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Grammy Winner Makes Arizona Debut with Tucson Recital

Grammy Winner Makes Arizona Debut with Tucson Recital
Arizona Daily Star Tucson's main source for local news

Cathalena E. Burch

Medium: Print

Grammy winner and Metropolitan Opera regular Angel Blue will perform a recital with Arizona Opera on April 1 as part of the second leg of the 2023 Tucson Desert Song Festival. Dario Acosta, Courtesy of Tucson Desert Song Festival.


“He felt that the Lord had put that into his heart when I was born because of the way I was breathing when I came out of my mom’s womb,” Blue said. “I believe that it was a prophesy over my life and I have actually lived my life believing what my dad said.”

Thirty-seven years later, that prophesy has come true with remarkable accuracy: Not only has Blue performed critically-acclaimed soprano leading roles with some of the biggest opera companies in the world, including New York Metropolitan Opera, but she has also performed with some of the biggest orchestras and most renowned conductors in America and beyond.

On Saturday, April 1, she will make her Arizona debut in a recital at the UA’s Holsclaw Hall with her friend and accompanist, Met assistant conductor Bryan Wagorn.

Just what the pair will perform was still a work in progress when we spoke early this month.

“I am so in love with the United States. I love singing at home in America and whenever I am doing a recital here, my mind kind of goes all over the place because there are so many things that I would like to explore with the American audience that I often don’t get to explore overseas,” she explained, ticking off a short list of American composers including Lee Hoiby, Bruce Adolphe and Jake Heggie.

“We’ll be singing about four or five German pieces by Strauss and I’m still undecided about how I want to start the recital. But Bryan and I have been starting the recitals with a little French section because he’s from Canada and he speaks great French,” she said. “So, we have a good mix of German lieder, French chanson and then Americana.”

Blue’s recital is the anchor to the second half of the 2023 Tucson Desert Song Festival, happening now through April 6, which carried over from February to accommodate Blue’s busy schedule. When festival organizers found out Blue wasn’t available in January or February, when the festival is normally held, they extended it to the spring, adding concerts with the Tucson Guitar Society, Tucson Symphony Orchestra and True Concord Voices & Orchestra.

Blue said she’s excited to be part of the festival after learning about it from friends Ailyn Pérez and Corinne Winters.

“These two ladies I’ve been following for years so I was kinda like, ‘Ok, wait a minute: If they sing there, I want to sing there, too,’” Blue said with a chuckle. “I was actually really happy when my manager reached out and told me that the Desert Song Festival asked for me to come there and do a recital. I was very honored.”

Her appearance here comes weeks after she sang the lead role of Violetta in Verdi’s La Traviata at the Met. She has sung the role seven times in her professional career that started in 2007 when she joined the Los Angeles Opera’s Domingo-Thornton Young Artist Program.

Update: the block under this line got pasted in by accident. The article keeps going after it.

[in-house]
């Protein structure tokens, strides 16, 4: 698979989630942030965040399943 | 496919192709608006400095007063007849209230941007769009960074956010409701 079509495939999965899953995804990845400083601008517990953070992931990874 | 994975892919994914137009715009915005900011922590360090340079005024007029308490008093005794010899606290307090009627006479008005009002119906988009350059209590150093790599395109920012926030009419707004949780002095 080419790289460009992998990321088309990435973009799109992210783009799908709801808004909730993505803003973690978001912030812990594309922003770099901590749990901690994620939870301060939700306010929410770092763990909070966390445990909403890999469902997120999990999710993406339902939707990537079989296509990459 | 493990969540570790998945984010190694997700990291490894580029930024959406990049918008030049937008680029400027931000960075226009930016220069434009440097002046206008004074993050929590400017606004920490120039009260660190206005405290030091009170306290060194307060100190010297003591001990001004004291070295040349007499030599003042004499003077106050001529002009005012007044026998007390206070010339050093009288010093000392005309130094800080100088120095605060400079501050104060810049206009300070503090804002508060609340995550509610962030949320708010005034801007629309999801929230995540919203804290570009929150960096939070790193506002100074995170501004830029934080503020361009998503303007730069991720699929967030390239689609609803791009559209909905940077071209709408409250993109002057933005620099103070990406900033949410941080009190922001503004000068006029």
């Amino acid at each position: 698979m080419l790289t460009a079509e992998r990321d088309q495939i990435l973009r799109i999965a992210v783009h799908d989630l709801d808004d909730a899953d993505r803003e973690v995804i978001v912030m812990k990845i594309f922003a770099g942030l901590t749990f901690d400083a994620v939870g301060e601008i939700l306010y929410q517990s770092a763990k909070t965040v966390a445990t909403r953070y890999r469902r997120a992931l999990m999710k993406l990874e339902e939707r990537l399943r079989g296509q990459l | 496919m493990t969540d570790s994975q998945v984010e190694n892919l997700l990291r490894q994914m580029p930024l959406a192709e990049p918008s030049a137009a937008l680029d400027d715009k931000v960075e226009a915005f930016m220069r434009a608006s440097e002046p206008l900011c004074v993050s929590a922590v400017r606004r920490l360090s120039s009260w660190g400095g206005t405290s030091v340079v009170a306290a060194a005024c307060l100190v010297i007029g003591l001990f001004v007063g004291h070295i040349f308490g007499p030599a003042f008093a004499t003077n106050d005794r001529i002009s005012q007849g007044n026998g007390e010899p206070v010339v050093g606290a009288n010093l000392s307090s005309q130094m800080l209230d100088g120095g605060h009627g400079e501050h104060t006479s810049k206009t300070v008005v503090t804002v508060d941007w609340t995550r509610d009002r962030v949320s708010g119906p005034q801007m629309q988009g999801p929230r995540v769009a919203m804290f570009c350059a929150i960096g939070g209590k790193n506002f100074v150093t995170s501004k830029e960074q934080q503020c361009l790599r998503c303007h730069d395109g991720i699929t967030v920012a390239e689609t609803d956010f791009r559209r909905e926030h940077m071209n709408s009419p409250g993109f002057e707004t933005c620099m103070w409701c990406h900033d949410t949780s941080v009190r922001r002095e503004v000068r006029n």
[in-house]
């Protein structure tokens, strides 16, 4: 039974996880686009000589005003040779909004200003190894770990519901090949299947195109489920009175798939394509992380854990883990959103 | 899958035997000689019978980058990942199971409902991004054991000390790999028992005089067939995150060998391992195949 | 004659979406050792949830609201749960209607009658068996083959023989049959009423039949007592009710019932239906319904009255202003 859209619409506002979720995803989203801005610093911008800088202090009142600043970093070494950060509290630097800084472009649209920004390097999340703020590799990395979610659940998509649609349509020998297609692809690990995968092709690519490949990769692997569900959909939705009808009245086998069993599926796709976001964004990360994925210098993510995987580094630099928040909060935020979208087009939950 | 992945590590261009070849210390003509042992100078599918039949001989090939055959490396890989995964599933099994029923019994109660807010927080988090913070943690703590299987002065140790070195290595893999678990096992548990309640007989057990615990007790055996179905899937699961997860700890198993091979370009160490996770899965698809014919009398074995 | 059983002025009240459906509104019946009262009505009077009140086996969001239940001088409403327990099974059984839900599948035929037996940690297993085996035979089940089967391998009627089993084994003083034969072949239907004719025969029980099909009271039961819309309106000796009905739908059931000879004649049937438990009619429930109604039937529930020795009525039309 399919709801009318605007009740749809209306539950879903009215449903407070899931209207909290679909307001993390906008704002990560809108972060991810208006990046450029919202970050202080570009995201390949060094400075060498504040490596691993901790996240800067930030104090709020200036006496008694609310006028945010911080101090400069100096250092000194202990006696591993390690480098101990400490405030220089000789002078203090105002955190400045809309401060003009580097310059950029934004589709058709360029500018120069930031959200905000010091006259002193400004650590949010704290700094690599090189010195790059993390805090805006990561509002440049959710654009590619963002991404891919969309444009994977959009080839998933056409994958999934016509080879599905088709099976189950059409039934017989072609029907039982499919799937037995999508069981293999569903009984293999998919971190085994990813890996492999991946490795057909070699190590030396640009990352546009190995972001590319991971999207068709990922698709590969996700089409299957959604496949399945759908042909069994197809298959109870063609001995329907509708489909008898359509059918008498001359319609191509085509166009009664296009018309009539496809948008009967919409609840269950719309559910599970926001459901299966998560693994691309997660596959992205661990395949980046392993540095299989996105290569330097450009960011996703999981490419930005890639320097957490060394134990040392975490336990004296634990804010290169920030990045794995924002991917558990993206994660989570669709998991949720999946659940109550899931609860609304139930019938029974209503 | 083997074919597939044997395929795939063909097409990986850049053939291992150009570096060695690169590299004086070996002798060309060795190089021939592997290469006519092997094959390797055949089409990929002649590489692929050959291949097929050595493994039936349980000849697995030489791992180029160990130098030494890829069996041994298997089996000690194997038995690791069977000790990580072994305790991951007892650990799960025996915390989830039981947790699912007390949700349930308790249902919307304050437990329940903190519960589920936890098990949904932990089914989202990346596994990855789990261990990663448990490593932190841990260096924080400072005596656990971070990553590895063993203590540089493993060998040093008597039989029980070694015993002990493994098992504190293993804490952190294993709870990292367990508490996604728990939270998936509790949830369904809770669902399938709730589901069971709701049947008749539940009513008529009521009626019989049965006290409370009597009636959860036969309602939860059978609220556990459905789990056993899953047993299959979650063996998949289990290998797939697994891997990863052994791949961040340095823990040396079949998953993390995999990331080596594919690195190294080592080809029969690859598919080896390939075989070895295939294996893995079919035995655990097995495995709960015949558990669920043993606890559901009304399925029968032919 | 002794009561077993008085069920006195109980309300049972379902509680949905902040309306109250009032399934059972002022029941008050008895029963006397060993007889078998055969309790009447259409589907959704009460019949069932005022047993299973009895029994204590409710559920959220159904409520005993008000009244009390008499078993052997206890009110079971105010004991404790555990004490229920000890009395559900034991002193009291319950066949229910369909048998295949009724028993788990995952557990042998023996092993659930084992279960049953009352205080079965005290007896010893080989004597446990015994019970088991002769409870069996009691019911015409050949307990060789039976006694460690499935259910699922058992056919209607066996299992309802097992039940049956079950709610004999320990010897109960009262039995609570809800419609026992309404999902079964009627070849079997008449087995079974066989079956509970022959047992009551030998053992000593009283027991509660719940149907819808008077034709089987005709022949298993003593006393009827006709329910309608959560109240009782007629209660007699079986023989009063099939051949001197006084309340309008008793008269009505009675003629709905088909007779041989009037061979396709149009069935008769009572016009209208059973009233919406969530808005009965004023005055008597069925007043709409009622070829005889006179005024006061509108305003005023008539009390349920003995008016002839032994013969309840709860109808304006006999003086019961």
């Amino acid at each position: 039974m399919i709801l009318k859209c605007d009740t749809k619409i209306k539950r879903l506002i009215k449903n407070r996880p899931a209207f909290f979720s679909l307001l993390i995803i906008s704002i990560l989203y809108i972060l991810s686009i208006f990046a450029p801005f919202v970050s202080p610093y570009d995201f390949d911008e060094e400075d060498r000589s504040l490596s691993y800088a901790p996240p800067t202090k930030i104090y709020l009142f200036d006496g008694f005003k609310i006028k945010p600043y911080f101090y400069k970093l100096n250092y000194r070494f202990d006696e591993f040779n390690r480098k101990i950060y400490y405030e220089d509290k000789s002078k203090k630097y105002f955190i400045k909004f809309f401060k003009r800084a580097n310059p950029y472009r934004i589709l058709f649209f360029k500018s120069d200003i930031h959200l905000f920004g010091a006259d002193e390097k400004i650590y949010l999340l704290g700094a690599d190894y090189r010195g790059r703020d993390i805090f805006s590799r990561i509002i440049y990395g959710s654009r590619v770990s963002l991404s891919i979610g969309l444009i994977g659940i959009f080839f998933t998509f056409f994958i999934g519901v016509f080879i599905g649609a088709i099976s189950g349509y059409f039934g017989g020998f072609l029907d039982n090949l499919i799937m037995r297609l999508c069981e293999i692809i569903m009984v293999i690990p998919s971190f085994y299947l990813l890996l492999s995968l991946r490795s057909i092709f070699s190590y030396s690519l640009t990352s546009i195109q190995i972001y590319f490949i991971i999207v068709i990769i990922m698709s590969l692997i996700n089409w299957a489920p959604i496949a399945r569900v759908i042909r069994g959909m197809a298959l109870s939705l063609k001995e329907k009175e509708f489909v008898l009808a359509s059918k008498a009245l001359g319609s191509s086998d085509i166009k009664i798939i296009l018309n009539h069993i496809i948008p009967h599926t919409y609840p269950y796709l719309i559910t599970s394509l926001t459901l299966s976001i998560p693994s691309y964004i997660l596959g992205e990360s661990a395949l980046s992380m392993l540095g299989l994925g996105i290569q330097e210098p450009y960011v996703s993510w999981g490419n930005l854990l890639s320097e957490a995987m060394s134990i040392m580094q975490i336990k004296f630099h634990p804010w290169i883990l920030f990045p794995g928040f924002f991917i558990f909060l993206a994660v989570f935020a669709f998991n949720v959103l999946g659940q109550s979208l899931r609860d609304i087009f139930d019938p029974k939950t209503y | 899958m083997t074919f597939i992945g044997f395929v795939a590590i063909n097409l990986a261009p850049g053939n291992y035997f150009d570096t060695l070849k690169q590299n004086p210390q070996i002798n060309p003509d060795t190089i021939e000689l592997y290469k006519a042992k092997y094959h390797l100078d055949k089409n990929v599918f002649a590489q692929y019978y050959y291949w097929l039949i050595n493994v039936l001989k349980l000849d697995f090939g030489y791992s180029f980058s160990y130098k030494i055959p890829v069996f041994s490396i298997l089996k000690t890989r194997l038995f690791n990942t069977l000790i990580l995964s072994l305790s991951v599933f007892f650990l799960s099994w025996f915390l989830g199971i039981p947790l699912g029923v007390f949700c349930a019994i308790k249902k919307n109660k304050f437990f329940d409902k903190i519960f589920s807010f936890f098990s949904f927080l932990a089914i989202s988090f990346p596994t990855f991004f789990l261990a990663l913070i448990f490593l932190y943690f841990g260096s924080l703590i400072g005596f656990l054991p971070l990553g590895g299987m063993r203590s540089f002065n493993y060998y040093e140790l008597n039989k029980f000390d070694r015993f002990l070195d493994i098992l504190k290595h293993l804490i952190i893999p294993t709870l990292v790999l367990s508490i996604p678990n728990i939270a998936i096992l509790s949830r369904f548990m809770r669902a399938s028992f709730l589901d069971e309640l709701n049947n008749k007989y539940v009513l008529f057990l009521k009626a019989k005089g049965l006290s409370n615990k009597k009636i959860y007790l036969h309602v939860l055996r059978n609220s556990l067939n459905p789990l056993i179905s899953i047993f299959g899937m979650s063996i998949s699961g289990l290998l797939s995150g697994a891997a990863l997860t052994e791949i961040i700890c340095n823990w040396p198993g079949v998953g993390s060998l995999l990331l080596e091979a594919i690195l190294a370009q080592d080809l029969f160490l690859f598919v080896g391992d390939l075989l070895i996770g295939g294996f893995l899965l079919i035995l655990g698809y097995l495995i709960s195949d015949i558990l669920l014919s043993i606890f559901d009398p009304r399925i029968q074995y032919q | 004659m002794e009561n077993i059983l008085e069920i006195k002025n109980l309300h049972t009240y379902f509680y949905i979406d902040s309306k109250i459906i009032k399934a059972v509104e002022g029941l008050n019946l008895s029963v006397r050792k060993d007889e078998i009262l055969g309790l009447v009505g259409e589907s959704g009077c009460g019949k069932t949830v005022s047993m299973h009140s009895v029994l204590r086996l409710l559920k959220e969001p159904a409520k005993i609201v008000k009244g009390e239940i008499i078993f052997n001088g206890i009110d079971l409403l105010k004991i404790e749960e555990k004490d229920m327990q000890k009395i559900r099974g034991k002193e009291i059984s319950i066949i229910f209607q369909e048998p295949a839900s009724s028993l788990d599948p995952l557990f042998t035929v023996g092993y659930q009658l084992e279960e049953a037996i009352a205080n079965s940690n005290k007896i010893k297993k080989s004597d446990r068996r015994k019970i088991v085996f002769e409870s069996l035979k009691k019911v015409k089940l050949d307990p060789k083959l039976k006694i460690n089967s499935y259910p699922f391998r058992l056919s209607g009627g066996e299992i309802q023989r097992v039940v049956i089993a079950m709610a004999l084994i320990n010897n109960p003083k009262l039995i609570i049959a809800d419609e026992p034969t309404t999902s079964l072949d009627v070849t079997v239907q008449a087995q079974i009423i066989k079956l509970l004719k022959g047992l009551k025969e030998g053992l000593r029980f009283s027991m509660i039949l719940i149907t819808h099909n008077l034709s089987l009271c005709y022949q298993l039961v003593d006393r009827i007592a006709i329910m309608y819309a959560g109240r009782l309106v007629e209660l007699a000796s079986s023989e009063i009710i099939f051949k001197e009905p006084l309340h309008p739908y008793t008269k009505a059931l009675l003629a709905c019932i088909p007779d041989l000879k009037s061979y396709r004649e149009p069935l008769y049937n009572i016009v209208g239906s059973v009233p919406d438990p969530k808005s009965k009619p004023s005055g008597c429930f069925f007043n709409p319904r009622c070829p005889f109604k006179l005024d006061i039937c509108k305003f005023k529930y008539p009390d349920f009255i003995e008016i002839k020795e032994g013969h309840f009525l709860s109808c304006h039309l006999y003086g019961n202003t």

Blue was a featured soloist at the Met and a number of prestigious companies, including Royal Opera House in London and Italy’s Teatro alta Scala, in between landing roles in several operas from Puccini’s La Bohéme to John Harbison’s The Great Gatsby.

In 2019, she sang the lead role of Bess in the Met’s production of Gershwin’s Porgy and Bess. The recording of the performance earned Blue a Grammy Award for Best Opera Recording in 2021. She landed a second Grammy this year for her role in Terrence Blanchard’s Fire Shut Up In My Bones, also with the Met.

Last summer, Blue was set to make her Verona debut in the role of Violetta at the famed Arena di Verona in Italy. But the singer pulled out of the opera because Verona’s Arena was mounting a production of Verdi’s Aida with performers using blackface to darken their skin.

Blue said her decision, which sparked a worldwide conversation about race and the culture arts, was steeped in her religious upbringing and faith.

“I have a very strong faith and belief in God and ... those morals are still very strong in my heart. They will always be there,” she explained. “I’ve just always been raised with my faith and knowing that the basis of my faith is to love God and push him first in my life and to also treat others how I want to be treated. ... That’s really why I made that decision last year. And I prayed about it before I made the decision not to go to Italy. And I still pray about it. Because my intention wasn’t to hurt anyone. I wasn’t trying to protest. It was important as an artist and as human beings that we treat each other with kindness and that we care about how other people are feeling, whether we understand what they are going through or not.”

“I wasn’t trying to start a protest. I wasn’t trying to get the ball rolling with this topic. It was what I felt in my heart,” she added. “But I do hope that people in the opera world will take these kinds of things seriously because they do affect people. Whether people understand it or not, it does affect people.”

Tucson is a mini-break for Blue before she returns to the Royal Opera House in London next month to sing Aida. In the fall, she will be with Los Angeles Opera singing the title role of Puccini’s Tosca

Saturday's performance begins at 7 p.m. at Holsclaw, 1017 N. Olive Road in the University of Arizona Fred Fox School of Music. Tickets are $35 through